Exp Clin Endocrinol Diabetes 2015; 123(04): 232-239
DOI: 10.1055/s-0034-1396863
© Georg Thieme Verlag KG Stuttgart · New York

Effects of Glycemic Control upon Serum Lipids and Lipid Transfers to HDL in Patients with Type 2 Diabetes Mellitus: Novel Findings in Unesterified Cholesterol Status

O. G. Laverdy
1   Lipid Metabolism Laboratory, Heart Institute (INCOR) of the Medical School Hospital of São Paulo University, São Paulo, Brazil
2   Endocrinology and Metabolism Department, Medical School Hospital of São Paulo University, São Paulo, Brazil
W. A. Hueb
3   Department of Atherosclerosis, Heart Institute (INCOR) of the Medical School Hospital of São Paulo University, São Paulo, Brazil
M.C. O. Sprandel
1   Lipid Metabolism Laboratory, Heart Institute (INCOR) of the Medical School Hospital of São Paulo University, São Paulo, Brazil
R. Kalil-Filho
3   Department of Atherosclerosis, Heart Institute (INCOR) of the Medical School Hospital of São Paulo University, São Paulo, Brazil
R. C. Maranhão
1   Lipid Metabolism Laboratory, Heart Institute (INCOR) of the Medical School Hospital of São Paulo University, São Paulo, Brazil
4   Faculty of Pharmaceutical Sciences, University of São Paulo, São Paulo, Brazil
› Author Affiliations
Further Information

Publication History

received 12 May 2014
first decision 09 October 2014

accepted 10 December 2014

Publication Date:
06 February 2015 (online)


Objective: Investigate the relations of glycemic levels with plasma lipids and in vitro lipid transfers to HDL in patients with type 2 diabetes mellitus.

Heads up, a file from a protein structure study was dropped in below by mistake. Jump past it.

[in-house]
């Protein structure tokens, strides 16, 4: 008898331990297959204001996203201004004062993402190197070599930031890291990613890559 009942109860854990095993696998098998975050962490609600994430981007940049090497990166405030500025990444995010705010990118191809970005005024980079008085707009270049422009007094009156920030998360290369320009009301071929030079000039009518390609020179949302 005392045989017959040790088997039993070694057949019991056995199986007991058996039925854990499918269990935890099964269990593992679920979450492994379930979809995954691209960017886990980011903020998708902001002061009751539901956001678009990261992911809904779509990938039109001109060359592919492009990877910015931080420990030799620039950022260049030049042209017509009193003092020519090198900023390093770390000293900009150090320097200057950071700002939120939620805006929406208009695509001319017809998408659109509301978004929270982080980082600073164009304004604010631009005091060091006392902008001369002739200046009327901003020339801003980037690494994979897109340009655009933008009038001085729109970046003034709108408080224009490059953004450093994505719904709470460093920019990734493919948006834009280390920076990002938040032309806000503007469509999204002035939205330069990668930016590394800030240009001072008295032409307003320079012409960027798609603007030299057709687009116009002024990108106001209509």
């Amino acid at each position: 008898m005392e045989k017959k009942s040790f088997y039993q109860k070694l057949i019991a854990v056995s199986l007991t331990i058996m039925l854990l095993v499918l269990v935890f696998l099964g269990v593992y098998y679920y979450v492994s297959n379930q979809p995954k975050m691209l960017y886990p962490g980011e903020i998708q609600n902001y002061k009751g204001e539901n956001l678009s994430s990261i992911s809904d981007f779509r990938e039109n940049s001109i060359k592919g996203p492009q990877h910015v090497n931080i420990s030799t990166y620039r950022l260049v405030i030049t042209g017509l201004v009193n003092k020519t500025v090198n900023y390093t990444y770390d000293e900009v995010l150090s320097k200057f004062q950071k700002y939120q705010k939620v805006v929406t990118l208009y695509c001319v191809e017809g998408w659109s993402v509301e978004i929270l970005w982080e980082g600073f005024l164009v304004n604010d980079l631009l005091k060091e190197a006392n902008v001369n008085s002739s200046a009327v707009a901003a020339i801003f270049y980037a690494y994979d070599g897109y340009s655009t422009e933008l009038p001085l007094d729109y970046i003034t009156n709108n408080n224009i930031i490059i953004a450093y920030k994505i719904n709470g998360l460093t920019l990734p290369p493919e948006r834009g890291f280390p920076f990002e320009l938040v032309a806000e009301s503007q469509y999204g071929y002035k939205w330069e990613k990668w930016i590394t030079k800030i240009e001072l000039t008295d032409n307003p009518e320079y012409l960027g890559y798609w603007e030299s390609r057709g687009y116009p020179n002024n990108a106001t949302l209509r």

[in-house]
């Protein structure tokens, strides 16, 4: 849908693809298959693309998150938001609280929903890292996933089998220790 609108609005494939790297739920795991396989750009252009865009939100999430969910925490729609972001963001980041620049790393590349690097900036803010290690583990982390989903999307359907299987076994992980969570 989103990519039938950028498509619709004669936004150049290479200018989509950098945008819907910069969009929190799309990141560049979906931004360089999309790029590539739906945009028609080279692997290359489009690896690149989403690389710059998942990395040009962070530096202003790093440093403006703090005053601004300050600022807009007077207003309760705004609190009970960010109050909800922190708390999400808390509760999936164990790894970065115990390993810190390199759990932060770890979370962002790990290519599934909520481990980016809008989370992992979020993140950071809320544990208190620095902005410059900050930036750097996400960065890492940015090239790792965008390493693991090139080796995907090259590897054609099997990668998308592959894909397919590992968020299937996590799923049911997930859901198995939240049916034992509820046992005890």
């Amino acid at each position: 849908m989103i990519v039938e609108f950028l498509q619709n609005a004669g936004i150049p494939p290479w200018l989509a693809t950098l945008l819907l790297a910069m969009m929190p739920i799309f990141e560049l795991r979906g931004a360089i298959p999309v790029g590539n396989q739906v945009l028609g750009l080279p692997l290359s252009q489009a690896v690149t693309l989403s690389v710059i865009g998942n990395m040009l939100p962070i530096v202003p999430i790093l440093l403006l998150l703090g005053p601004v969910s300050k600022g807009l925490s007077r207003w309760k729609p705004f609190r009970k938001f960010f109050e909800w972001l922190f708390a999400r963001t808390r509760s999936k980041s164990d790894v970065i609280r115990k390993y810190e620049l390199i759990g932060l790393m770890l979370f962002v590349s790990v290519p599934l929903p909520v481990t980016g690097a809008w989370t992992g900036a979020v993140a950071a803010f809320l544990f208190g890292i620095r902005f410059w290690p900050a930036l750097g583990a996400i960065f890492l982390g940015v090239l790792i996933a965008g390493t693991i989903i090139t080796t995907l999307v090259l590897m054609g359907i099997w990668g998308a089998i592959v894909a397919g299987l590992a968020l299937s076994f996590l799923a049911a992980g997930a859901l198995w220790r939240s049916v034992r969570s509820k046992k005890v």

Materials and Methods: 143 patients with type 2 diabetes not taking anti-lipidemic drugs were separated into 2 groups: group A included 62 patients with glycated hemoglobin (HbA1c)≤6.5% (48 mmol/mol) and group B 81 patients with HbA1c>6.5%. In vitro transfer of lipids was determined by 1 h incubation of a donor nanoemulsion containing radioactively labeled unesterified and esterified cholesterol, phospholipids and triglycerides with whole plasma followed by chemical precipitation and radioactive counting in the supernatant (HDL).

Results: LDL and HDL cholesterol were similar in Group A and B, but group B had higher triglycerides (2.31±1.30 vs. 1.58±0.61 mmol/l, P<0.0001) and total and non-HDL unesterified cholesterol (36.3±7.8 vs. 33.9±5.9 mmol/l, P<0,05; 30.6±7.9 vs. 27.6±6.2 mmol/l, P<0,05; respectively) than group A and a non-significant trend to increased apolipoprotein B (103±20 vs. 97±20 mg/dl, P=0.08). 36 patients with the highest, ≥8.0% (64 mmol/mol), HbA1c also showed non-significant trend of elevated non-esterified fatty acids (NEFA) compared to 37 with lowest, ≤6.0% (42 mmol/mol), HbA1c (P=0.08). Patients with higher NEFA had higher triglycerides than those with lower NEFA levels (P<0.01).Transfers of all lipids from nanoemulsion to HDL and lipid composition of HDL were equal in both groups.

Conclusions: For the first time it was shown that in addition to triglycerides, unesterified cholesterol is also a marker of poor glycemic control. In vitro HDL lipid transfers, an important aspect of HDL metabolism, were not related with the glycemic control.

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